During this month the Norwegian developer is going to launch the third version of its mobile browser Opera Mini for mass-market phones. The new version will have an enhanced security and increased download speeds for surfers on the wireless Web. As the officials announce the Java-enabled upgrade will be available for download "within a week or two". The aim of Opera is to provide connectivity to a host of devices and services. Opera keeps under review in-flight entertainment systems, and IBM Corp. is testing the company's technology on appliances.
The Mini is one of the company's biggest hits which become a huge hit among tech-savvy wireless users. In Europe the company has a big success: T-Mobile uses Mini for its web'n'walk service, and some other European operators and handset manufacturers have agreed to deploy the browser in recent weeks. In Germany also the company powers eBay's service for wireless users. And Opera has become a brand in itself, teaming with operators to put its logo on handsets in a kind of "Intel Inside" marketing tack. Opera has advantages against the pure-play companies due to its multiplatform strategy. Also the company launched a ninth version of its computer browser, introducing new tools and "widgets"-small applications such as games and photo albums designed to spice up a browsing session.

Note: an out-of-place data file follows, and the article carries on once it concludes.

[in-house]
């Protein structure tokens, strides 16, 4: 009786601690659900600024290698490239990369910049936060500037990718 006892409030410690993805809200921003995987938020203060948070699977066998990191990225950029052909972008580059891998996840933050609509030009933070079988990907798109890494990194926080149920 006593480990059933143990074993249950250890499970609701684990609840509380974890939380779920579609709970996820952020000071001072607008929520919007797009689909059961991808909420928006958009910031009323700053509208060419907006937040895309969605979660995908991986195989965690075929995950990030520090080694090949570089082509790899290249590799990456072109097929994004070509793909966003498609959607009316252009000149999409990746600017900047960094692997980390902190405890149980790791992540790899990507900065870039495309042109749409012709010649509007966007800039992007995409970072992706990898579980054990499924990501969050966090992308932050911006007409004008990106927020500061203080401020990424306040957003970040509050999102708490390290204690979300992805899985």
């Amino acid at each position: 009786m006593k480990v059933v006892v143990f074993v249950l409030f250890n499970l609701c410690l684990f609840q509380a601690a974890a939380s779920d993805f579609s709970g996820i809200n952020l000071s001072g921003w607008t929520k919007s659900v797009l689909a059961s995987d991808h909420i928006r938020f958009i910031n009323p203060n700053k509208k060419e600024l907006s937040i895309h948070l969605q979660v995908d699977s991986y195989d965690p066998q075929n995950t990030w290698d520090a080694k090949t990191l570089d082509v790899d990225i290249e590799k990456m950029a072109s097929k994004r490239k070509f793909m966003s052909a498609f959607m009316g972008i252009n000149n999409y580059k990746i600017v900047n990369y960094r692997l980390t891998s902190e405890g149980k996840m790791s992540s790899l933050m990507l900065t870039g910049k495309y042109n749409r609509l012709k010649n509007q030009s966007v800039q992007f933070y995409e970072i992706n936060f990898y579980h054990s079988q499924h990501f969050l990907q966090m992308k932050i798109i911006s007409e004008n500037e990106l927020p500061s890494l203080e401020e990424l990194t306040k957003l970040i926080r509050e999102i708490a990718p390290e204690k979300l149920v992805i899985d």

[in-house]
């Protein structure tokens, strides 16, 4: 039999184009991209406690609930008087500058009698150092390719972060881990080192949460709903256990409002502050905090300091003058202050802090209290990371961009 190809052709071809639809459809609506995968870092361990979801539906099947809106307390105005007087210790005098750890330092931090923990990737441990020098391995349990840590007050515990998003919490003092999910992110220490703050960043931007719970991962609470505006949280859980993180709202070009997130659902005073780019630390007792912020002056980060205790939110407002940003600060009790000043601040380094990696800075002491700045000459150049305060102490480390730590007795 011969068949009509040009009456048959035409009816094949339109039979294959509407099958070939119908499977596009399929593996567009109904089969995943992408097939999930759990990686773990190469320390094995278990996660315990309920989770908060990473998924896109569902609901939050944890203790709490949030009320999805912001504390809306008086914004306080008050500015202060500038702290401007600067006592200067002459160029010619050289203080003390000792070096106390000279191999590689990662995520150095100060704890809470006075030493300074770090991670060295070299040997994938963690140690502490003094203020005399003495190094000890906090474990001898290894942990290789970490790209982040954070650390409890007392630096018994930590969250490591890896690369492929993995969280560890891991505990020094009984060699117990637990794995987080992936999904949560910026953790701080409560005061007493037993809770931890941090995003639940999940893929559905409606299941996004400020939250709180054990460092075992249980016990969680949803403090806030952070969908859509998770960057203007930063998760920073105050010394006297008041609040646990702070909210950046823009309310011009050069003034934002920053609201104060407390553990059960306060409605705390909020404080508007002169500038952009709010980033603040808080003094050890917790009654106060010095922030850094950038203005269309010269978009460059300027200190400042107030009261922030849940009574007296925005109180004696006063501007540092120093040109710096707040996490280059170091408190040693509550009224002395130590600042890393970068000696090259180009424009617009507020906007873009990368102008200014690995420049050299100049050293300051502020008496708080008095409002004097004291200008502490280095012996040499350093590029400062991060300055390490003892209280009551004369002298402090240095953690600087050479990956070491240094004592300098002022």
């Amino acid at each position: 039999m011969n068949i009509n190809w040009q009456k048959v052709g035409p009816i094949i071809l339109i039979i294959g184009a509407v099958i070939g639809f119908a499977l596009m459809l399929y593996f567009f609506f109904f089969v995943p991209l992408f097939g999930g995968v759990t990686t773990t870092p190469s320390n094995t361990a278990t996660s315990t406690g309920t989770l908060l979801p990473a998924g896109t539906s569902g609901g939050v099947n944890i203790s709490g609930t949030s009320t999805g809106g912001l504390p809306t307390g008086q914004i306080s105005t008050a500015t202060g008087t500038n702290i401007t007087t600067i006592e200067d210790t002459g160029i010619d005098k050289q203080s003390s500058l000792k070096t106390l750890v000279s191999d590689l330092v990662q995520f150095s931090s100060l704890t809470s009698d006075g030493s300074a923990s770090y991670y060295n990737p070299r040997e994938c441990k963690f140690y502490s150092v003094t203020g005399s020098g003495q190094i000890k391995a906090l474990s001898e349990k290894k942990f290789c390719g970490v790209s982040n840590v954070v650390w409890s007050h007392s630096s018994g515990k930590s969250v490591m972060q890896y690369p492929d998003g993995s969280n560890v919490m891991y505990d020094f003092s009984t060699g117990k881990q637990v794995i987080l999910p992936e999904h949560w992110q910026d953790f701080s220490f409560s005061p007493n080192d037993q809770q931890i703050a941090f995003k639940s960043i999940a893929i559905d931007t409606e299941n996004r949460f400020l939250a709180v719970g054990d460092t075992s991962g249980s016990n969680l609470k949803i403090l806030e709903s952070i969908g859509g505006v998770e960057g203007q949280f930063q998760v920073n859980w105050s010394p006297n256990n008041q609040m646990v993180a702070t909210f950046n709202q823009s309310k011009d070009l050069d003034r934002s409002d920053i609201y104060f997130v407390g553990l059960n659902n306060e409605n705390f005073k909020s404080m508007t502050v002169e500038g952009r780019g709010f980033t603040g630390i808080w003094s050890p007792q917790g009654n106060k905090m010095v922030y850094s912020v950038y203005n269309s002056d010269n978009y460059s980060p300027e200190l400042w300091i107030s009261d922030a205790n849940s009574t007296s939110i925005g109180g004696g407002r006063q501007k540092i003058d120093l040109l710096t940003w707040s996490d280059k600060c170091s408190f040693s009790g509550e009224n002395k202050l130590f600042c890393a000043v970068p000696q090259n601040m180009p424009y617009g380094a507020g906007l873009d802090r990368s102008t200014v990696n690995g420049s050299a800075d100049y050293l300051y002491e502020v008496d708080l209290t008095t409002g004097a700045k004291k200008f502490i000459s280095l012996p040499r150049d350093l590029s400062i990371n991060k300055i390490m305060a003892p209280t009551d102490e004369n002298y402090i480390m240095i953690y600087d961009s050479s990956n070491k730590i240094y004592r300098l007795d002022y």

However in North America that differentiator may be an obstacle where operators are a little afraid of losing their walled-garden revenues and giving people access to the Internet. It doesn't really make sense to have separate Internets announce officials. The mobile browser Opera Mini gains more stability as more users around the world begin to browse the Internet on their phones.